Upon review of Plaintiff's Complaint, the Court is not satisfied that the Plaintiff has adequately plead a claim for fraud. The Plaintiff's response to Defendant's motion does not cure this deficiency as it also fails to specify any fraud committed by the Defendant. Plaintiff's claim for fraudulent misrepresentation must be dismissed.
4. Breach of Contract
Plaintiff's next contention is that the Defendant breached the contract it had with the Plaintiff regarding the loan for the property. As noted above, Plaintiff entered into a loan agreement to purchase real property that Plaintiff later defaulted on. Then nonparty and then mortgagee JP Morgan Chase Bank instituted a foreclosure (by advertisement) on the property, pursuant to M.C.L. § 3204. Plaintiff contends that the Defendant breached the contract by making false representations and by charging a higher interest rate than that specified in the Note. However, the Court reiterates that Defendant was not a party to the original loan agreement, default, or foreclosure. This claim must be dismissed.
5. Violation of TILA
Plaintiff seeks relief pursuant to the Truth in Lending Act ("TILA"). Defendant argues that Plaintiff lacks standing because she filed a law suit after the expiration of the redemption period. Pursuant to 15 U.S.C. § 1640, the statute of limitations for TILA claims expired one year after the violation, which was May 2007 in this case.
This claim must be dismissed because Defendant was not a party to the origination of the loan. Additionally, Plaintiff's TILA claim must be dismissed because the statute of limitations in which to have filed this claim had elapsed. TILA has a one-year statute of limitations. See 15 U.S.C. § 1640(e) (stating that "Any action under this section may be brought in any United States district court, or in any other court of competent jurisdiction, within one year from the date of the occurrence of the violation."). "[T]he statute of limitations begins to run when the plaintiff has a complete and present cause of action' and thus can file suit and obtain relief.'" Thielen v. GMAC Mortgage Corp., 671 F.Supp.2d 947, 953 (E.D. Mich. 2009) (quoting Wike v. Vertrue, Inc., 566 F.3d 590, 593 (6th Cir. 2009) (internal quotations omitted)). Plaintiff obtained this loan on or about May 4, 2007, but did not file the complaint until July, 2013. Because this action was not commenced within one year, the statutory period has run and this claim is timebarred. See Thielen, 671 F.Supp.2d at 953.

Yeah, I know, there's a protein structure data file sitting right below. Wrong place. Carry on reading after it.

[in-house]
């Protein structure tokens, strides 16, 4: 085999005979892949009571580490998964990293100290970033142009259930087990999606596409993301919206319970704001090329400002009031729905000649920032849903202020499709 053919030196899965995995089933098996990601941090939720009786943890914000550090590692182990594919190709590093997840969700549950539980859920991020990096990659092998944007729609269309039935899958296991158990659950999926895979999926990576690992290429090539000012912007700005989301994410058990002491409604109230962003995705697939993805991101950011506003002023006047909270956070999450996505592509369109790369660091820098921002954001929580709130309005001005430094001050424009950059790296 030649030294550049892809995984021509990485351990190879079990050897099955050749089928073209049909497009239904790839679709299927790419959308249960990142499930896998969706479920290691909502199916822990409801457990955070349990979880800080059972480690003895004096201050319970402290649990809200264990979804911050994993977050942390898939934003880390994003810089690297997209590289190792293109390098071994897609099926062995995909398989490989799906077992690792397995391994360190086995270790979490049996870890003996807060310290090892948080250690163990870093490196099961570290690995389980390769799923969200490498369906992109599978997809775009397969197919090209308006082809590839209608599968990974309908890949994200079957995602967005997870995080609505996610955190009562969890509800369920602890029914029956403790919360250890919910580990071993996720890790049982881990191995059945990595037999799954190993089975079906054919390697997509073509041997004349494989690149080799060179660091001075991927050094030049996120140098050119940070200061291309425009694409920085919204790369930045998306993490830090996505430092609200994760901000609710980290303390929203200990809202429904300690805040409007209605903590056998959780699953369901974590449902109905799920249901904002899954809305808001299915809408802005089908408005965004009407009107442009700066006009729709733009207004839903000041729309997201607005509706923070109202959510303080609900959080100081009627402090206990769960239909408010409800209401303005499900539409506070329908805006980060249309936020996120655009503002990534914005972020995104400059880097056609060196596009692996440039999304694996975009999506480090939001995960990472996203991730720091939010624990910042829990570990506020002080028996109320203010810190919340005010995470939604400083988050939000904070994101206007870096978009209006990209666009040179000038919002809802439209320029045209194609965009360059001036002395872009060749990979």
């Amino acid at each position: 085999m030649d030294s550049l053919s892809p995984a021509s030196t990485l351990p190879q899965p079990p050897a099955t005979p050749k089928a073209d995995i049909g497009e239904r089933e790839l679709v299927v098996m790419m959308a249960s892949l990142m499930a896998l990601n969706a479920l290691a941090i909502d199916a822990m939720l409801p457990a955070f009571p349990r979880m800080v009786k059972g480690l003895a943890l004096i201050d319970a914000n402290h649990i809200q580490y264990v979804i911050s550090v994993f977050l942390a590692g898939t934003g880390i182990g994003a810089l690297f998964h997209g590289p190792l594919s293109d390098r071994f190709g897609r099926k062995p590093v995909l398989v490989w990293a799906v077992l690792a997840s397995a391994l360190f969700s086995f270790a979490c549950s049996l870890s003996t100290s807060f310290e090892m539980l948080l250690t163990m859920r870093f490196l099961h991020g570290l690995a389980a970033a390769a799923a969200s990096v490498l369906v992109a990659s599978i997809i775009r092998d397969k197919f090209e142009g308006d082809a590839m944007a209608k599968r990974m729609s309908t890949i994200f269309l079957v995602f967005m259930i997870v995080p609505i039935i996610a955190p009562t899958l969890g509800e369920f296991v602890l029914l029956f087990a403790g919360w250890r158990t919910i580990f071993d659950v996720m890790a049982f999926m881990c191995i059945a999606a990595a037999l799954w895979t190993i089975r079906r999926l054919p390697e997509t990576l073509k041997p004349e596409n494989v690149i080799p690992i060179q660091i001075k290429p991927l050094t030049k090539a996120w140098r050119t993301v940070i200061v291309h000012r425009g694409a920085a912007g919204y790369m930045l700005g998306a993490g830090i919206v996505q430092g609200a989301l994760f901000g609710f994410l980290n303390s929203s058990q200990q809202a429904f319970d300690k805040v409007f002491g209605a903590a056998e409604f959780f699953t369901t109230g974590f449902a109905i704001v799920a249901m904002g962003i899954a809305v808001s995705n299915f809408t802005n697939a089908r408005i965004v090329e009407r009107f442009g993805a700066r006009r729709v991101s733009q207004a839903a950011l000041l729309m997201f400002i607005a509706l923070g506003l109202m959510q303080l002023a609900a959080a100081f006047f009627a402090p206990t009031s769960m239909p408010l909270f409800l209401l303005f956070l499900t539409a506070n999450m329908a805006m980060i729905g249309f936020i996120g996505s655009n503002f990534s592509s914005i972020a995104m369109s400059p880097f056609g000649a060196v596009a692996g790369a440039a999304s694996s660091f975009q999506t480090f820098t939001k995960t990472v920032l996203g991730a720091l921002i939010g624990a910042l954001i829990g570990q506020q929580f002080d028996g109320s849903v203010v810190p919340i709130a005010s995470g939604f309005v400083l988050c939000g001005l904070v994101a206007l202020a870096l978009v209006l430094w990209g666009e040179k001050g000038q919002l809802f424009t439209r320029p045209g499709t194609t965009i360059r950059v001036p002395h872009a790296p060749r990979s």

6. Violation of MCL 600.3204, et seq.
Defendant argues that Plaintiff failed to allege facts to support a claim for violation of Michigan's foreclosure by advertisement statute. Plaintiff alleges that "[Defendant] and its predecessors instituted foreclosure of the Property without giving required notices." (Compl., ¶ 29). However, the property was sold at a Sheriff's Sale on September 7, 2012, the redemption period having ended on March 7, 2013. Plaintiff failed to redeem the property and has not, as discussed above, provided the Court with sufficient information regarding fraud or irregularity in the sale of the property. Defendant has attached to its motion the Sheriff's Deed that states a notice was published and posted on the property prior to the Sheriff's Sale (Def.'s Mot. to Dismiss, Ex. C, "Sheriff's Deed, " pp. 2-3).
The Court is not persuaded by Plaintiff's claim that she did not receive the "required notices." As evidenced in the Sheriff's Deed, the foreclosure sale complied with the requirements of M.C.L. § 600.3204(4). Even if the Court deemed the Sheriff's Deed incredible, Plaintiff has not shown the requisite prejudice required to set aside the foreclosure sale after it has already taken place. See Kim v. J.P. Morgan Chase Bank, N.A., 493 Mich. 98, 115 (2012) (explaining that a borrower must show that he would have been in a better position to preserve his interest in the property if not for the defect in compliance with the statute). Plaintiff has not stated that she could have otherwise redeemed the property or, in the alternative, is currently in the financial position to pay off the debt owed and redeem the property if the foreclosure sale is deemed to have occurred wrongfully and determined without effect. This claim is also dismissed and the Complaint must be dismissed in its entirety.
IT IS ORDERED that Motion to Dismiss Plaintiff's Complaint [Docket No. 4, filed November 25, 2013] is GRANTED.
IT IS ORDERED that Plaintiff's Motion to Dismiss for Lack of Jurisdiction [Docket No. 6, filed December 4, 2013] is DENIED.
IT IS FURTHER ORDERED that this case be DISMISSED with prejudice.